Authors Posts by The Martha's Vineyard Times

The Martha's Vineyard Times

9074 POSTS 0 COMMENTS

0

The Harbor View Hotel has named Andrew Bartlett as its new general manager. He will oversee all operations of the 124-year-old hotel. The move marks a return to the Vineyard for Mr. Bartlett after a four-year tenure as general manager of the Plantation on Crystal River in Central Florida, which, like the Harbor View, is managed by Scout Hotels.

Mr. Bartlett joined the Scout family in 2009 as front office manager of the Kelley House in Edgartown. He was promoted to innkeeper less than a year later. A graduate of the University of New Hampshire with a degree in tourism planning and development, Mr. Bartlett launched his hospitality management career in Ojai, in Southern California.

In 2012, according to a press release, the Harbor View Hotel was named one of the Top 50 U.S. Resorts in Travel + Leisure’s World’s Best Awards issue, Best Hotel on the Vineyard by Martha’s Vineyard Magazine and Best Resort/Hotel by Cape Cod Magazine’s Gold Awards. The Harbor View is a member of Historic Hotels of America.

1

Summer doesn’t officially end until September 23. For many, the upcoming Labor Day weekend is the dividing line. Close observers of Island roadways and intersections are more inclined to name Ag Fair weekend as our summer visitor solstice, the peak after which the number of SUVs with New York and Connecticut plates begins to diminish.

Martha’s Vineyard is a seasonal balloon. The week of Illumination Night, the Oak Bluffs fireworks and the four-day Ag Fair is when it appears it might burst. The week that follows is when it begins to slowly deflate. About February, that balloon will be flat.

This week, summer visitors, including President Obama and his entourage and their security details, headed back to work and their off-Island routines. Students who had not already done so returned to college. The lessening of traffic, people, and frenetic activity was noticeable everywhere but at the Steamship Authority where boatline employees did their best to accommodate the departing passengers and vehicles.

So this is a fitting time in the rhythm of Island life to take notice of those Islanders who mostly remain unnoticed behind the scenes until they are needed, and who, happily, do not figure in the vacation experiences of most summer visitors— the Island’s volunteer EMTs and firefighters, police, dispatchers, nurses, and doctors.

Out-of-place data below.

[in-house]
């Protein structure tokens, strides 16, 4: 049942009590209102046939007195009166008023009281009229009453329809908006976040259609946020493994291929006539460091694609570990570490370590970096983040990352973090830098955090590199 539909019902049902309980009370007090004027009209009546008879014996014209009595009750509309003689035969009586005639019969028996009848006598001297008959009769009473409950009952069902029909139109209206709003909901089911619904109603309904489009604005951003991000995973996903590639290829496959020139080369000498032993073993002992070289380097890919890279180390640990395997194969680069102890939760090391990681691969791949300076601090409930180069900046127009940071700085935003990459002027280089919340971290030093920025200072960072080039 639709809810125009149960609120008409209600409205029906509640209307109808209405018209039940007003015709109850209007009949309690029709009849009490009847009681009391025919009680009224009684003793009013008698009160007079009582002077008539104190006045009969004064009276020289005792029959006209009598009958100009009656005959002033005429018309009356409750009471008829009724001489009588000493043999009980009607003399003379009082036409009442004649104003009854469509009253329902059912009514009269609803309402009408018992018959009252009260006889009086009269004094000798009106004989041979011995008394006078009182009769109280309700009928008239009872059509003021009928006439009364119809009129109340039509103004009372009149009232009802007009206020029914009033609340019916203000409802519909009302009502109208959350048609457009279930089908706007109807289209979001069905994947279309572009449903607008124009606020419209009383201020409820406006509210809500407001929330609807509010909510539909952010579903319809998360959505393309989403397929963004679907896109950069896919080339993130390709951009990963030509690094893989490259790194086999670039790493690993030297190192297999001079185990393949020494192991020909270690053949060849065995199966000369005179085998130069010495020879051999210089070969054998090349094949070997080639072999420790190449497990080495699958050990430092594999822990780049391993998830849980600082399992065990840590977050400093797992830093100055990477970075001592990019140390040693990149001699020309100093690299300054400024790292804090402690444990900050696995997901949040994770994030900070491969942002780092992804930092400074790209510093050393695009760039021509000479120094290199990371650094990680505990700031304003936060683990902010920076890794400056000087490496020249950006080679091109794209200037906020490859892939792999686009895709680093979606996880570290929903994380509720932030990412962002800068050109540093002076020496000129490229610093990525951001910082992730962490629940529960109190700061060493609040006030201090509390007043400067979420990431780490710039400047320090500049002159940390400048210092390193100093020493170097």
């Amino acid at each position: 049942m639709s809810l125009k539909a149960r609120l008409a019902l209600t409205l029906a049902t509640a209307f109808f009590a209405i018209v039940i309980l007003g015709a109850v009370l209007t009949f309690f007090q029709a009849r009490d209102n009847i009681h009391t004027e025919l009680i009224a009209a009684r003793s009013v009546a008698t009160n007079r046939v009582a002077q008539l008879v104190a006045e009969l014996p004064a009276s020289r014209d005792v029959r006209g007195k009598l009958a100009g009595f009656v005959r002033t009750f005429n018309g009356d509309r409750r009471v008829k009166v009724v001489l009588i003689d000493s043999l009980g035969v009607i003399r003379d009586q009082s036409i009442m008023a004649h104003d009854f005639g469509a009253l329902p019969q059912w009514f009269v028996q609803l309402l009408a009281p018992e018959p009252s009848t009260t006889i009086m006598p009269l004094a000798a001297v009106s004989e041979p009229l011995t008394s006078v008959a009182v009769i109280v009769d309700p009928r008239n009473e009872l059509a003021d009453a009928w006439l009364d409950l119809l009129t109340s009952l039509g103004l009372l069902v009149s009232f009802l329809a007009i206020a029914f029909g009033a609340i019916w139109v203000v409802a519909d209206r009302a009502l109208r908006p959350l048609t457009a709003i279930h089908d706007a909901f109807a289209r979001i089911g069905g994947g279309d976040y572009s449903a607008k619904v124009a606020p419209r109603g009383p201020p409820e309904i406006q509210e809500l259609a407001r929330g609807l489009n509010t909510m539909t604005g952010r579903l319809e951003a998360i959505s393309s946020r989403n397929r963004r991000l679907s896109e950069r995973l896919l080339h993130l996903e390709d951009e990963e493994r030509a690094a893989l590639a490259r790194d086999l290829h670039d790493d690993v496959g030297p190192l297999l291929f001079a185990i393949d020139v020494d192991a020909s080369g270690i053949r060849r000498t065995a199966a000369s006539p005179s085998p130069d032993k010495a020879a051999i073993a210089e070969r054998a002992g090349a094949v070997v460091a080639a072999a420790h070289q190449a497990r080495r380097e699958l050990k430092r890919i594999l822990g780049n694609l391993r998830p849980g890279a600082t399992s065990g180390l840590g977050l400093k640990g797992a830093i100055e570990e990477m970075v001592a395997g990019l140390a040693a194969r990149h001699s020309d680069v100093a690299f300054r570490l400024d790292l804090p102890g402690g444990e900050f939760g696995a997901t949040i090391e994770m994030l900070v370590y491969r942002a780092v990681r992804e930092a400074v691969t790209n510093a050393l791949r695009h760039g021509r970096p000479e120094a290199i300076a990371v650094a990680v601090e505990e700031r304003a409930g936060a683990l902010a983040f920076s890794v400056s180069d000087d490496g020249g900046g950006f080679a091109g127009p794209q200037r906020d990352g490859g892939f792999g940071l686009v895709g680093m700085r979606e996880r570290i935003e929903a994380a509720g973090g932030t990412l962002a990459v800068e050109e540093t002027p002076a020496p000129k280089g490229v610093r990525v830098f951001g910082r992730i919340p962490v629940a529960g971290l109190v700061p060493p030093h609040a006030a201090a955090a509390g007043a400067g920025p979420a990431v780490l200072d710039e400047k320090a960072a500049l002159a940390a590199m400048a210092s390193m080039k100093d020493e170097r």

Travelers who arrive and depart from the Island by air on scheduled and private airplanes likely take little notice when they pass by an unprepossessing building located not far from the Martha’s Vineyard Airport terminal. Inside that building, 24 hours a day, seven days a week, the men and women that staff the Dukes County Sheriff’s Department Communications Center calmly and professionally knit together the Island’s emergency response system.

Over the course of the past eight weeks the radio scanner in The Times newsroom rarely remained silent for very long. Most visitors might be surprised to learn how much goes on behind the scenes of their lovely vacation spot.

The calls run the gamut: An elderly person is ill and complaining of shortness of breath; there is a bike accident in the state forest and an individual is bleeding from the head; there is a three-car motor vehicle accident with “unknown injuries,” a woman can be heard screaming for help from a house; there are sheep in the road; a suspected shoplifter on Main Street; a caller has reported a driver swerving all over State Road headed up Island; a swimmer in trouble off State Beach; a driver is locked out of her car in the Stop & Shop parking lot; and on and on it goes: a smell of gas in a house elicits a visit from the fire department; a burglar alarm summons the police.